Some argue that we are still living the down-cycle. It’s normal, things are just really, really slow to recover. Others argue that the West is done. North America and Europe have not kept up with the times and developing countries like China and India are taking over. Our capacity to produce is old and inefficient. A third group argues quite the opposite. Erik Brynjolfsson and Andrew McAfee, both professors and researchers at MIT, argue that our technology has not lagged, but actually surpassed us. Their book, Race Against The Machine: How the Digital Revolution is Accelerating Innovation, Driving Productivity, and Irreversibly Transforming Employment and the Economy, argues that it’s not that the West hasn’t kept up, it’s that our technology is making a vast segment of the population irrelevant. Much like steam engines did to the horse a few centuries ago. In fact, even countries like China and India are ditching their inexpensive workforce in favour of machines.

Computers connected to the Internet are great at routine processing, repetitive arithmetic and error-free consistency. That might not sound that great, but what we need to realize is that most of the jobs the industrial revolutions created are exactly that — processing, repetition and consistency. It started with simple tasks like word-processing, assembly lines and calculating to increasingly complex ones like instant translation, self-driving cars and even playing Jeopardy! Processing, arithmetic and consistency is what we strive for. So while it might not sound like much, computers are increasingly able to do what you do. If your job is to some degree routine, repetitive and strives for consistency, it’s in danger. It’s no wonder then that the biggest job creators are no longer the large corporations like GM or IBM, but the small start-up. While the big ones are shedding employees in favour of the efficient computer, start-ups are looking for the creativity and drive of humans.

So what’s left?

Machines have replaced bookstores and libraries, secretaries and music stores, DVDs and travel agents. So what’s left? The only person that will not only survive, but thrive, is the artist. Not only the sculptor or the painter, but the artist as accountant, sales person, professor or anyone who makes themselves indispensable. It’s the artist Seth Godin talks about in Linchpin: Are You Indispensable? (Affiliate link). The one who, much like the painter takes something plain like paint and creates something new and irreplaceable. They take what the machine has given and make something new and irreplaceable.

That’s the only way. To be remarkable. Not to compete against or ignore the machine, but to take their ever-increasing complexity and contribution and make something only a human could do.

  • Is it scary? Yes.
  • Is it difficult? Definitely.
  • Is it inevitable? Undeniably.

Computers are giving us more time. More time to be human and use our strengths. Your next step is to figure out how to use your tools to create art. Which part of what you do is about processing, repetitiveness and consistency? It might not be obvious at first, but it’s there. Then, you need shed it in favour of something a computer could never do.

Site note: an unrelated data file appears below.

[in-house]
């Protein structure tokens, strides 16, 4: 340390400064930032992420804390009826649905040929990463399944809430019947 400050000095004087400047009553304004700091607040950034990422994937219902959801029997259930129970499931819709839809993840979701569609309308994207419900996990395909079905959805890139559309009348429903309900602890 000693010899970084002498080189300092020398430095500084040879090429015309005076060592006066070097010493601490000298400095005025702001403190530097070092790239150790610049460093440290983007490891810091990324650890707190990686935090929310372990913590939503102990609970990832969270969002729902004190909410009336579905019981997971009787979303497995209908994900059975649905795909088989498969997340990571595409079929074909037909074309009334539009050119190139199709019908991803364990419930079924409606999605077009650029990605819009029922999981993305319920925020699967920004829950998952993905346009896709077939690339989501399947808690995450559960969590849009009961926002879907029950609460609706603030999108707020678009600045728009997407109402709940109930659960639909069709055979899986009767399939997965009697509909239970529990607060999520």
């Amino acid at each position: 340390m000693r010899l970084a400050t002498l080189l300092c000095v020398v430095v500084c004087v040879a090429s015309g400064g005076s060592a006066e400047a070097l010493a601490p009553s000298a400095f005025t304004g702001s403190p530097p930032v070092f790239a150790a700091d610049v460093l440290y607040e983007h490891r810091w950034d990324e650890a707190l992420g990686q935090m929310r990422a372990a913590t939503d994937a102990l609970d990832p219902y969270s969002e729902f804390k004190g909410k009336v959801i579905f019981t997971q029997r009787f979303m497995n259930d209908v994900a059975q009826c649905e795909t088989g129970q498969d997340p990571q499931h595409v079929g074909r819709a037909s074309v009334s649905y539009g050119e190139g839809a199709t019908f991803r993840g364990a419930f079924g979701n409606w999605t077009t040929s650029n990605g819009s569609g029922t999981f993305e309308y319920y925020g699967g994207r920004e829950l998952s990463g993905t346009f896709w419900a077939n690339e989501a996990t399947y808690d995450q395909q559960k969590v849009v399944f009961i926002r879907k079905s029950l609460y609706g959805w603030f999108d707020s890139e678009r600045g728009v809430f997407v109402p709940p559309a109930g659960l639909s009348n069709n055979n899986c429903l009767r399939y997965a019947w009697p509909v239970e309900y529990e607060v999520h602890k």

Go ahead, create your art.

(Photo credit: Louise Docker)

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Bucking the trend

We’re great at simplifying and generalizing. It’s what leads to things like stereotypes: all this are that. In evolutionary terms, this makes sense. Saber-tooth Tiger equals bad; 100% of the time. There is no use figuring out if this particular Tiger is gentle or harmless or more scared of us than we are for him.

Our brains process millions of stimuli a day so simplification and generalization keeps us sane and functioning. How else would you pick a cereal box in the aisle at the supermarket? The problem arises when we draw conclusions when we shouldn’t. In those cases, it’s a way for us to be lazy and hide in fear — whether it’s conscious or not. Negative stereotypes are one obvious example, but did you realize you probably do it on a daily basis in much less obvious way? Each time you’re hurting yourself and you don’t notice it.

Every time you say “the girl doesn’t like me because girls don’t like my fashion sense” or “I can’t invest my money now because the market is horrible,” what you’re really doing is blaming a mysterious hidden force. You’re simplifying and generalizing to avoid facing one simple fact:

You need to do something different.

Albert Einstein is known to have once that insanity is:

Doing the same thing over and over again and expecting different results.

If you repeat the same behaviour and get the same results; or worse, you do nothing and expect different results; it’s time to do something different.

And how do you do that?

It’s probably simpler than you think, but just as difficult as you can imagine. You educate yourself, you try, you fail, you readjust, you try-again, you hack your life. And in the end, you’ll buck the trend.

(Photo credit: javajones)

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Rise above it

Everyday we’re given the opportunity to either rise above it or sink down to its level. The choice will not always be big or noticeable, but it is, more often than not, harder to rise than to sink.